A second view of the numbers

In my last blog post I wrote about how spring fever could possibly lead to more sales. Sounds like a joke but in fact I have no other answer. In this blogpost I would like to go a little deeper into the numbers.

As a reminder, in the category “Plugin Journey” I would like to share my journey with my product, namely SNIP, with the public. The reason for this is the book “Traffic Secrets” which I have read. In it, the author claims that if you write something every day for a year, I would virtually get endless sales.

Infinite sales?

Now I don’t write every day, but since I finished the book, twice a week. Assuming Russell Brunson is right, I’m only fulfilling the potential about 30% of the time. Conversely, that means it would take me more than three times (three years?) as long.

I guess the question someone has now is: why only 30%? Well, I like to write, but for me such a blogpost sometimes takes 1 hour or longer. I admit that it’s much easier for me to write about SNIP and the stuff around it than about any other topic, but it still takes time. And since – as I mentioned before – I share the upbringing of my son with my wife, my hours per day are limited. So I don’t want to and can’t spend an hour or more every day on a blog post, because I want to get on with plugin development as well. These are the disadvantages of a one-man-show, right?

Traffic & Sales in the last month

But once again, back to the traffic numbers. I did some more math and calculated how much more traffic I was able to create last month:

  • +6.6% more visitors to the website;
  • -7% less visitors at Envato
  • +39% more sales.

The numbers are for the previous month. But it’s still crazy, right? How can this be? Questions on my mind:

  • How can I have more visitors on the website, but less at Envato?
  • How can traffic at Envato be down 7%, but sales still up 39%?

It stands to reason that spring fever is to be blamed for. But I’ll try to dig a little deeper and find the cause.

Attempts for explanation

I don’t want to be satisfied with spring fever at this point, so I’ll start looking for the possible cause.

Seasons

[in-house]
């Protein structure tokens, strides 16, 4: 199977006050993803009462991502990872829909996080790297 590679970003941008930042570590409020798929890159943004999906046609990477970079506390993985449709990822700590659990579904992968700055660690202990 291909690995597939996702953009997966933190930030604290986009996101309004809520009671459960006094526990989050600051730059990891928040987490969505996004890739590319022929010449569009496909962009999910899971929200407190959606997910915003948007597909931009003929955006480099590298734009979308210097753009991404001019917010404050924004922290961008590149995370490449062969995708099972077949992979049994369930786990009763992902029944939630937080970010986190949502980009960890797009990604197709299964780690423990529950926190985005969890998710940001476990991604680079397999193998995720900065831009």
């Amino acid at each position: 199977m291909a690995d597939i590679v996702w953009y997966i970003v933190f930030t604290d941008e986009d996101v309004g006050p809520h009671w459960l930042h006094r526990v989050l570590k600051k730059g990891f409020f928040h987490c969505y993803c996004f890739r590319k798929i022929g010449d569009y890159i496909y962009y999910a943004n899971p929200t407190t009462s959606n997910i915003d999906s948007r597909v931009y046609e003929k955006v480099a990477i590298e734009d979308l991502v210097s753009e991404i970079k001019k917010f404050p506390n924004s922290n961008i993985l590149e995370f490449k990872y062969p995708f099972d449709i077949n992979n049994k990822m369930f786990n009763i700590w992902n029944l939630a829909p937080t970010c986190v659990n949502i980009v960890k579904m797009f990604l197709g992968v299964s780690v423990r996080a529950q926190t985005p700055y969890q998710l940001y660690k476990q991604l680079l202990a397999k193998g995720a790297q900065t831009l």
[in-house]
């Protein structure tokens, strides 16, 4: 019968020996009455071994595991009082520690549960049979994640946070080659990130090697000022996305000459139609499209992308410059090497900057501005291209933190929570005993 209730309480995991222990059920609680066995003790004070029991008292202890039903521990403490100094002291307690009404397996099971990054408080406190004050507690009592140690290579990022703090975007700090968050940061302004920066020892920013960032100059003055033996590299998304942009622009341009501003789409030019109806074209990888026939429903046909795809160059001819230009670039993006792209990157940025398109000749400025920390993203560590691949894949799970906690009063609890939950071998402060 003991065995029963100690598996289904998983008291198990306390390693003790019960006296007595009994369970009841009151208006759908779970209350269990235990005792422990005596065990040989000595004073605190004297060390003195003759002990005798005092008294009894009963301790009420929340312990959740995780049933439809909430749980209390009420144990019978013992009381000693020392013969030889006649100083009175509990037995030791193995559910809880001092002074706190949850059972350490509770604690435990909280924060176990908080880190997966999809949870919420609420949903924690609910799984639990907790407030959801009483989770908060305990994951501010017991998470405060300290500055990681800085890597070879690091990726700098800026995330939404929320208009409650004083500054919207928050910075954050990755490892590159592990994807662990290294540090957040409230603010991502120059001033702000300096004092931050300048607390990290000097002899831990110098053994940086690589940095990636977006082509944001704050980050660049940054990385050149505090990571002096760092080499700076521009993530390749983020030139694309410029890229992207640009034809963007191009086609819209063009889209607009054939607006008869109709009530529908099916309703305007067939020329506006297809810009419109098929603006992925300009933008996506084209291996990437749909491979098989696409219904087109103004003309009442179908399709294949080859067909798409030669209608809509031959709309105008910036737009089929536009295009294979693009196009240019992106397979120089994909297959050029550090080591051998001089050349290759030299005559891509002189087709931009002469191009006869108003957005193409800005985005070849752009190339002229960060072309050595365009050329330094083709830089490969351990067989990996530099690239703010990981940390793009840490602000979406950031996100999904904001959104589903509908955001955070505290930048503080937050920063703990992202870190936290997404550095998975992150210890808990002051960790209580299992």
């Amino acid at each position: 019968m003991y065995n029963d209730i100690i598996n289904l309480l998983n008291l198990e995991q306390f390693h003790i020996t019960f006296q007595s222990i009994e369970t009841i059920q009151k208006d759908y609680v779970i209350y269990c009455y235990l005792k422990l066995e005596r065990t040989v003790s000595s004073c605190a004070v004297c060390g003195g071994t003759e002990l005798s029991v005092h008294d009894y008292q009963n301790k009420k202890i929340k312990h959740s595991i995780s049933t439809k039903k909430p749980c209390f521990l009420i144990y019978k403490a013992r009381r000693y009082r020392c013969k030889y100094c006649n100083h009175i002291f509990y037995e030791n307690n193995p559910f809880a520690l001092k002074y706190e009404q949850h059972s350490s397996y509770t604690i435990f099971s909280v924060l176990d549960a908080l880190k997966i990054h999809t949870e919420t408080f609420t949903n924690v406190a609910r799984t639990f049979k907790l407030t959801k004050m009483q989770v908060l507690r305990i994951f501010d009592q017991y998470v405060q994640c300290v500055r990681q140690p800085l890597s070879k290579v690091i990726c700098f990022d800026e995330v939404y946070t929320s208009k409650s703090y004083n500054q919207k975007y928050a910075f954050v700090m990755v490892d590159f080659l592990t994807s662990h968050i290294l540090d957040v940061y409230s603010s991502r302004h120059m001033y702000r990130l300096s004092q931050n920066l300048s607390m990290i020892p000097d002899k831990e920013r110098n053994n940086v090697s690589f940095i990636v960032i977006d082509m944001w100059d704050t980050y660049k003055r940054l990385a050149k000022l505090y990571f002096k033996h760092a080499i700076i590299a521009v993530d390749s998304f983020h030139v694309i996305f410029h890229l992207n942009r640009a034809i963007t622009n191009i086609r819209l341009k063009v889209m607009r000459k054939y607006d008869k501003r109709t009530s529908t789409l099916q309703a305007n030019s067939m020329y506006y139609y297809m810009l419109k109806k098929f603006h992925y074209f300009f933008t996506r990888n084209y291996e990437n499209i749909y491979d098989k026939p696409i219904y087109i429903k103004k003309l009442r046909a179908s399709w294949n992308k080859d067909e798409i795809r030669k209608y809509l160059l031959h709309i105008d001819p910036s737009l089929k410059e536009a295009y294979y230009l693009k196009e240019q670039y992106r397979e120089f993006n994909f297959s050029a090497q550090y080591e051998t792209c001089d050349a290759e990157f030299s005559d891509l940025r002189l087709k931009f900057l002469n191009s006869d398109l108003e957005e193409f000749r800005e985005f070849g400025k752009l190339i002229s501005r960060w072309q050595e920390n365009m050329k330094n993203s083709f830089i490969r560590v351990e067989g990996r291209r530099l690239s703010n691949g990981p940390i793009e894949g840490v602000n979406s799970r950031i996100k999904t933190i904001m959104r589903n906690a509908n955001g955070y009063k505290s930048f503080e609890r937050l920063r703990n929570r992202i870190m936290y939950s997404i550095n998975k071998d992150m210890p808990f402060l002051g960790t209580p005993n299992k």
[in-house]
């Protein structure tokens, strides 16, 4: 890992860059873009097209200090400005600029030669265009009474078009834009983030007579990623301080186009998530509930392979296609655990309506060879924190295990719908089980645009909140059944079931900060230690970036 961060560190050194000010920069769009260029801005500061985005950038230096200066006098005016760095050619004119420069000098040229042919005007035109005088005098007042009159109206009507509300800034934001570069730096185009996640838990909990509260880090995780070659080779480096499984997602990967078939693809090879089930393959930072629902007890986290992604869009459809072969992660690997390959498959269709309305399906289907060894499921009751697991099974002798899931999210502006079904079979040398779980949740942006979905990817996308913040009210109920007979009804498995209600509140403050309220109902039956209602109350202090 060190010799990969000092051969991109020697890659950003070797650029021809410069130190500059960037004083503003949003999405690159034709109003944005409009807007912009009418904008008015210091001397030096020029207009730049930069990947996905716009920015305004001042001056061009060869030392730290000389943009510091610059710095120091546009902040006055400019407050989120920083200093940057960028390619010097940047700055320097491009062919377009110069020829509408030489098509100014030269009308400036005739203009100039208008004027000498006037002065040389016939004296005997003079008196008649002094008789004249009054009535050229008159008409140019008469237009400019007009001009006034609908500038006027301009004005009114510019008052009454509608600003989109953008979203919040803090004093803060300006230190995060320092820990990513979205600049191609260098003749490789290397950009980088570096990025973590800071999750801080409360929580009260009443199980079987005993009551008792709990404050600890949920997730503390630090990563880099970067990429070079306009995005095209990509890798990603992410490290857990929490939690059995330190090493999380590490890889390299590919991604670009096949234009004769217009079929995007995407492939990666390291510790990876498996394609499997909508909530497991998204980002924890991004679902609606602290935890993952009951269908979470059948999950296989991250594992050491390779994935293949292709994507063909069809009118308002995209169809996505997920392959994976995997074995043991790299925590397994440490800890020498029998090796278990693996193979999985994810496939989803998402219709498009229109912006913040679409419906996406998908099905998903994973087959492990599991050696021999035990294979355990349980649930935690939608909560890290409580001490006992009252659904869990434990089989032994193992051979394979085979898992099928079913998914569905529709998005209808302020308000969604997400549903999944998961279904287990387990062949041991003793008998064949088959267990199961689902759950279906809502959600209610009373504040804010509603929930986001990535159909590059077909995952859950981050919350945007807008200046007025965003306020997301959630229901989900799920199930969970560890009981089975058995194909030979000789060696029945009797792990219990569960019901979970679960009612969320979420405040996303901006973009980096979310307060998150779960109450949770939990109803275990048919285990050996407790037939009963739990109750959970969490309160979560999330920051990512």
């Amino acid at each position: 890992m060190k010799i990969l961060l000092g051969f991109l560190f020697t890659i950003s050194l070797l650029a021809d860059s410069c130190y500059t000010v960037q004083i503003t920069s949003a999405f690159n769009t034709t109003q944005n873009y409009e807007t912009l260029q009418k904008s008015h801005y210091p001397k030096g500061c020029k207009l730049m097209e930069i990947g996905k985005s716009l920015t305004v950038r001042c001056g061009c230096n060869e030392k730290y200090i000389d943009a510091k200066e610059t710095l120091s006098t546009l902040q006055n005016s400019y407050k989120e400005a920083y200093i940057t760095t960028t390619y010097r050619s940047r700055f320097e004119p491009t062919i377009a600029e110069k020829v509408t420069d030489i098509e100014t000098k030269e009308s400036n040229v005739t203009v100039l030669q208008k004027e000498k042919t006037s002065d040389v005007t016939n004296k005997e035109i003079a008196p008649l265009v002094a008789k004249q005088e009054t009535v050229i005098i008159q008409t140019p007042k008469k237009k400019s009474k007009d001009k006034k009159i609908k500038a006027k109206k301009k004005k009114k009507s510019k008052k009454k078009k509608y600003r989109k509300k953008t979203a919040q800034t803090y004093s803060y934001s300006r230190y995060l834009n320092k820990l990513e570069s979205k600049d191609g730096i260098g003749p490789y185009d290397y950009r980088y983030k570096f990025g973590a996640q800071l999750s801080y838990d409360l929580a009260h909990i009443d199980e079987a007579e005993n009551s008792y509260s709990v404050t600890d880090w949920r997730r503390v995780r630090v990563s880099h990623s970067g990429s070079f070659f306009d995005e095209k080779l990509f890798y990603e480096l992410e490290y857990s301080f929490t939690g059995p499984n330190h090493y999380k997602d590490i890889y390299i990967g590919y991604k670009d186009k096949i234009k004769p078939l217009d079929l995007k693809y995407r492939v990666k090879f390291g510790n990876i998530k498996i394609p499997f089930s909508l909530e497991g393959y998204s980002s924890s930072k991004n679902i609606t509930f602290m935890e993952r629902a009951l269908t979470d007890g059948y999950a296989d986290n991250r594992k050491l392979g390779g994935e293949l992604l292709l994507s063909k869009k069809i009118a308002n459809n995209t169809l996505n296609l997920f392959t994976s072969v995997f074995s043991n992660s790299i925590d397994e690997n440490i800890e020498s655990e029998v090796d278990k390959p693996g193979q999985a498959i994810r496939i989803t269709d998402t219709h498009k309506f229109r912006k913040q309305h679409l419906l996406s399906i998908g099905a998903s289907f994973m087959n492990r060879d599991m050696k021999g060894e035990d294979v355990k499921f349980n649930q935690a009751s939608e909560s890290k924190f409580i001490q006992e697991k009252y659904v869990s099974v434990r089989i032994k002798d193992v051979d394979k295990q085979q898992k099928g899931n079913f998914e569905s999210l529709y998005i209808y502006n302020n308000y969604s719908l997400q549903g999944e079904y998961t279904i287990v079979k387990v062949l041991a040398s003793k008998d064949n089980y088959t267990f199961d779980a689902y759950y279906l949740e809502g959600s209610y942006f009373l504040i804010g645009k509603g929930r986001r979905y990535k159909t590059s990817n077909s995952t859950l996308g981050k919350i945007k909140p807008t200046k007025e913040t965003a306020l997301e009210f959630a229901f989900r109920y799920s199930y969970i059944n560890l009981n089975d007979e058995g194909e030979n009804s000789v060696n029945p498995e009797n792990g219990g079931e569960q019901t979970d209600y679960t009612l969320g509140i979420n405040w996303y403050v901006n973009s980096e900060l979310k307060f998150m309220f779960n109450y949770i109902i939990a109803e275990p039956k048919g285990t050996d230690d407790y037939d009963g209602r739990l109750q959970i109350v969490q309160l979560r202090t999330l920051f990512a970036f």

Course of revenue at CodeCanyon over the course of the year. 2020 here.

I can look at the numbers at Envato since 2018. Before that I didn’t have enough sales or my offer of plugins though too diverse to derive anything concrete from it. I can read that out:

  • My numbers went down in 2018 to 2020 each September. In 2018, the trend was already visible in August and also still in October. In 2020, it was noticeable as early as July, but rose again in August before dropping in September.
  • Traditionally, numbers go up in November because of Black Friday and Cyber Monday Week at Envato. You can still feel that in December before sales drop again around Christmas.
  • Otherwise, I don’t see any trends. Especially not at spring time, which gives me the idea that the second Covid-19 wave might be to blame for that.

But in the end that’s just a guess and maybe it’s total nonsense to try to figure out why things happen and how people react, because you can’t change that. But of course it would be nice if it was something I could change to benefit permanently.

Sales figures higher despite fewer visitors!?

I would have guessed that January had more days than February. But it can’t be because of that either, if you cumulate the numbers. Still I would have made almost 50% more sales in February.

Traffic sources

The next thing I looked at was the traffic sources. This is what it looked like in January:

SourceNumber of visitors %
Direct57%
Google14%
ThemeForest6,2%
Impact Radius (Affiliates)3,7%
OthersRest

February:

SourceNumber of visitors %
Direkt48,7%
Google18,6%
Impact Radius (Affiliates)8,8%
ThemeForest5,8%
Alles andereRest

There’s no clue here either. On the question of what “Direct” means exactly, a page at Analytics-Toolkit helped me. It didn’t really get me anywhere, though, because the 50% is sort of anonymous to me. I don’t know where they come from. Definitely not from me because I always use an affiliate link for all links to Envato. And so it would be counted as an impact radius number. Unless the AdBlockers block something like that by now. Which may well be the case.

Sources of the buyers

This ultimately gave me the idea to take a look at where the buyers come from. According to Google Analytics, it looks like this:

SourceJanuaryFebruary
Impact Radius59%65%
Direct20%18%
Google12%19%
ThemeForest7%2%

Now let’s take a look at who the affiliates are:

AffiliateJanuaryFebruary
Ich59%63%
Andere39%30%
The rest is for other products (e.g. support sales)

This means that I myself am responsible for about 60% of my sales on CodeCanyon. What I can’t measure, however, is whether users first land on CodeCanyon, then switch to my site, and finally go back to CodeCanyon to buy.

And now?

As always, you don’t know exactly how visitors behave. For me, the behavior is totally irrational. Because I can’t explain the two questions from above. No Matomo, no Google Analytics or looking at the numbers in general helps. Because they give almost no clues what could be improved.

And now? How does that help me? That’s a very good question. The whole analysis from above helps in that I should actually try moving away from CodeCanyon/Envato. Because I am traffic driver number 1 with my own website and then still have to pay 30% to Envato.

Questions that pop into my head are:

  • Will I lose users (and thus sales) if I leave Envato? If so, how many?
  • Can I possibly earn more if I leave and rely on recurring payments?
  • What would a suitable strategy look like? CodeCanyon earns at least 50% on a non-exclusive sale.

I’ll get more thoughts on all of these questions with the next blog post. Thanks a lot for reading. See you then.